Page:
In 2017, we started a blog series talking about how to securely implement a crypto-system in java. How to Get Started Using Java Cryptography Securely touches upon the basics of Java crypto, followed by posts around various crypto primitives Cryptographically Secure Pseudo-Random Number Generator (CSPRNG), Encryption/Decryption, and Message Digests. We also released a Java Crypto Module for easier dockerization of injectable modules exposing Crypto services via an API.
The last time we spoke about this, we were in Java 8 world. In just 3.5 years we have 7 new Java versions released! Let’s revive this series by first catching up on the latest and greatest happenings in the wider cryptographic community and how that maps to newer Java versions in this post. In the following posts, we will be talking about how to securely write some of the more commonly used cryptographic schemes.
Special thanks to my awesome coworkers Jess Garrett and Andrew Shelton for contributing important sections in this post.
Looking at what we discussed in How to Get Started Using Java Cryptography Securely post, the central theme of Java Cryptography Architecture (JCA)ﾂ?defining abstract engine classes for different cryptographic services and having independent implementations thru different providers hasn’t changed.
Highlighting the most notable changes in JCA:
1. Probably the best enhancement for lazy people like me would be that we no longer need to include the Unlimited strength jurisdiction file. Unlimited strength in algorithms (for example using 256 key sizes for symmetric algorithms) comes out of the box. It is enabled by default in theﾂ?java.security file, with property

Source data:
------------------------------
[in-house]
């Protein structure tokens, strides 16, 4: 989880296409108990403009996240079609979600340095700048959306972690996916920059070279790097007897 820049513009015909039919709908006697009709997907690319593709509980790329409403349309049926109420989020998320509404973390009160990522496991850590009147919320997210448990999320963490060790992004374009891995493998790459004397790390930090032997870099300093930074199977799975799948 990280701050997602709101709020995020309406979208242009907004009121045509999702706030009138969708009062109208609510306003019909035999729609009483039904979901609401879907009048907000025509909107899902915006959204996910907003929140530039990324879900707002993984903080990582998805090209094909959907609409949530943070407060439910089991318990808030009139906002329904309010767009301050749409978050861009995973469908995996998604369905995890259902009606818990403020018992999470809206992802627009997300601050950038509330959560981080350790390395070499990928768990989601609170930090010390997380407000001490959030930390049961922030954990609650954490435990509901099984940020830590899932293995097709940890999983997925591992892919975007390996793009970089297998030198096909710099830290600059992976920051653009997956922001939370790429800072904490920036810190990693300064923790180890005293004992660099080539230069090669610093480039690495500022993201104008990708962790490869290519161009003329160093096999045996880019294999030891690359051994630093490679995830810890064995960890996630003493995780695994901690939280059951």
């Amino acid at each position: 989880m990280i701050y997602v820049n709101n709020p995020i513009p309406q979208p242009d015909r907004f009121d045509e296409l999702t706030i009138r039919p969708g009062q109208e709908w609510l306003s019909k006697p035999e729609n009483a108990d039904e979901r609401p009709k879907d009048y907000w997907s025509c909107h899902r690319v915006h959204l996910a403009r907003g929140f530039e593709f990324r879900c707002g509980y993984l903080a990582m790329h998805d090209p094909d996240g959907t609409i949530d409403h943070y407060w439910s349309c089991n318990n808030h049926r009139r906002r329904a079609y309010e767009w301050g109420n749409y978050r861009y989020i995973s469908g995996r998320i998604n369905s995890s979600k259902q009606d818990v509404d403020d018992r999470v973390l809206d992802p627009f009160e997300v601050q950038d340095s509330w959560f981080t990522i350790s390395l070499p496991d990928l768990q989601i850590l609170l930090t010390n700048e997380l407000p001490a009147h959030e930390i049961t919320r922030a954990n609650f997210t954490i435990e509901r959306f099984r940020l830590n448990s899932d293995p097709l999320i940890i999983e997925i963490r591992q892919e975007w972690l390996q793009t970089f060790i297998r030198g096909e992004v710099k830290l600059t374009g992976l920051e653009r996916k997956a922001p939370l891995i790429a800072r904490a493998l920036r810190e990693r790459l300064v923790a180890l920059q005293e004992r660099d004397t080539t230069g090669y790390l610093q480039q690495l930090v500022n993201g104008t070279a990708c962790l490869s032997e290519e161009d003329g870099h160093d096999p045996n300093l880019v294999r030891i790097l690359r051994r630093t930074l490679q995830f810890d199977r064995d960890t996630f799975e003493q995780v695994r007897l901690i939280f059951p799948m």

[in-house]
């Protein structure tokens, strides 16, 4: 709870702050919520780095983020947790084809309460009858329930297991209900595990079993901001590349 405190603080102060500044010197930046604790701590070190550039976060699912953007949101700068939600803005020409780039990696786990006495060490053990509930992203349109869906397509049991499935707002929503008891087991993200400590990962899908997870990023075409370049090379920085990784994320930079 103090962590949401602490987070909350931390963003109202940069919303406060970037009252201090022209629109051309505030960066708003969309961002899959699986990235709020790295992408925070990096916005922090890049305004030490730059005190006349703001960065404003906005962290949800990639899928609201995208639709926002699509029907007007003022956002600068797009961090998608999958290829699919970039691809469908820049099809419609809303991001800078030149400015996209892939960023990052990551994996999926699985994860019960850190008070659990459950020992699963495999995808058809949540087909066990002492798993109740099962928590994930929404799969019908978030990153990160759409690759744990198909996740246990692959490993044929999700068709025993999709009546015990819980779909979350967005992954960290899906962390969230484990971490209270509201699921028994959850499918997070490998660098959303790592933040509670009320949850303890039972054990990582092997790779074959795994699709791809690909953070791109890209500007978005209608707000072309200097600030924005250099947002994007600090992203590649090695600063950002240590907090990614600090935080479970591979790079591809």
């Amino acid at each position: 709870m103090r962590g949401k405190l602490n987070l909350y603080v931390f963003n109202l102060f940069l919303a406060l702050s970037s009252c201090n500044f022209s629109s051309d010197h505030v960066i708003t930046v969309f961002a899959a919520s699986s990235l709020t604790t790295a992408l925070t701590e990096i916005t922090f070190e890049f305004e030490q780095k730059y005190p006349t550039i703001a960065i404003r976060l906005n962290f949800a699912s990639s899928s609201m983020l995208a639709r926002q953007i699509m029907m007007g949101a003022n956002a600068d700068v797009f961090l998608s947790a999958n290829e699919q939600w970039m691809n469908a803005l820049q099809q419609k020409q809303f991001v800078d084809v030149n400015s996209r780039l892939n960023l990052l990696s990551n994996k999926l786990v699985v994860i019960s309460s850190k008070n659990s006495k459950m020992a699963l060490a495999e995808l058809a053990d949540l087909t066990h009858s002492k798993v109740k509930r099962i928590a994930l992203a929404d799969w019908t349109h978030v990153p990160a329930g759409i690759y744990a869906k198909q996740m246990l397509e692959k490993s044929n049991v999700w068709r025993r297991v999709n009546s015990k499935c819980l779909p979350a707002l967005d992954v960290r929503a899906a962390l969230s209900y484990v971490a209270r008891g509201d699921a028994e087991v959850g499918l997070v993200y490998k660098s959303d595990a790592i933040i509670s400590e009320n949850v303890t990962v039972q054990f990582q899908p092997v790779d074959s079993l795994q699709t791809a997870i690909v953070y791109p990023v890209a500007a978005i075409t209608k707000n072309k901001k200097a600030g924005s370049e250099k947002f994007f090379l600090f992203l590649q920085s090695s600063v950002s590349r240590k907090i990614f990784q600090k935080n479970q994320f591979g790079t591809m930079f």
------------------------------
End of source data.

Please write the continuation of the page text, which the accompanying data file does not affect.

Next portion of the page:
2. The security configuration file (java.security) will now be found under theﾂ?$JAVA_HOME/Contents/Home/conf/security/ folder.
3. Third party provider jar files are now treated as libraries rather than extensions. Thus, like any other library jar files, provider jar files will be placed on $CLASSPATH, and not as extensions under $JAVA_HOME/Contents/Home/jre/lib/ext folder.
As we discussed in theﾂ?CSPRNG post, Java already provides algorithms (*PRNG) to safely generate a CSPRNG. To add support for the NIST specified algorithms, Java provides a new algorithm named
Why Should You Use DRBG?
The primary reason to use
DRBG is that it is government standardized. Also, the
DRBG algorithm specification provides more granular configurations of how the underlying algorithm should work. It still sources entropy from the underlying operating system, in case you were wondering.
HowTo: Design and Code It
Some of the extra algorithm-specific configurations and our recommendations are:
- DRBG mechanism: Underlying mechanism being used should be either Hash or HMAC. Defaults to Hash_SHA256, which is perfectly safe.
- Security Strength: Default is 128 bits, can be increased.
- Prediction Resistance: In an event, if the internal state of CSPRNG is compromised, future DRBG outputs won’t be impacted. Enable this.
- Reseeding: This will periodically reseedﾂ?to avoid too many outputs from a single seed. Enable this.
- Personalization String: This is a recommended but not required hardcoded string, which plays a role while seeding but not while adding entropy.
All this can be configured using DrbgParameter.
The most secure way to configure a SecureRandom object using
DRBGﾂ?the algorithm would be:
SecureRandom drbgSecureRandom = SecureRandom.getInstance("DRBG" , DrbgParameters.instantiation(256, // Required security strength PR_AND_RESEED, // configure algorithm to provide prediction resistance and reseeding facilities "any_hardcoded_string".getBytes() // personalization string, used to derive seed not involved in providing entropy. ) );
Refer: Complete code example of Secure Random using DRBG
There are some exciting advances in Java Cryptography since version 8, and also in the cryptographic community at large since we last spoke about this in Encryption/Decryption. With Java it is usually about adding support for newer and shinier algorithms (ChaCha20, Elliptic Curves) which is great, but rarely about deprecating insecure (DES, RC2, etc.) algorithms.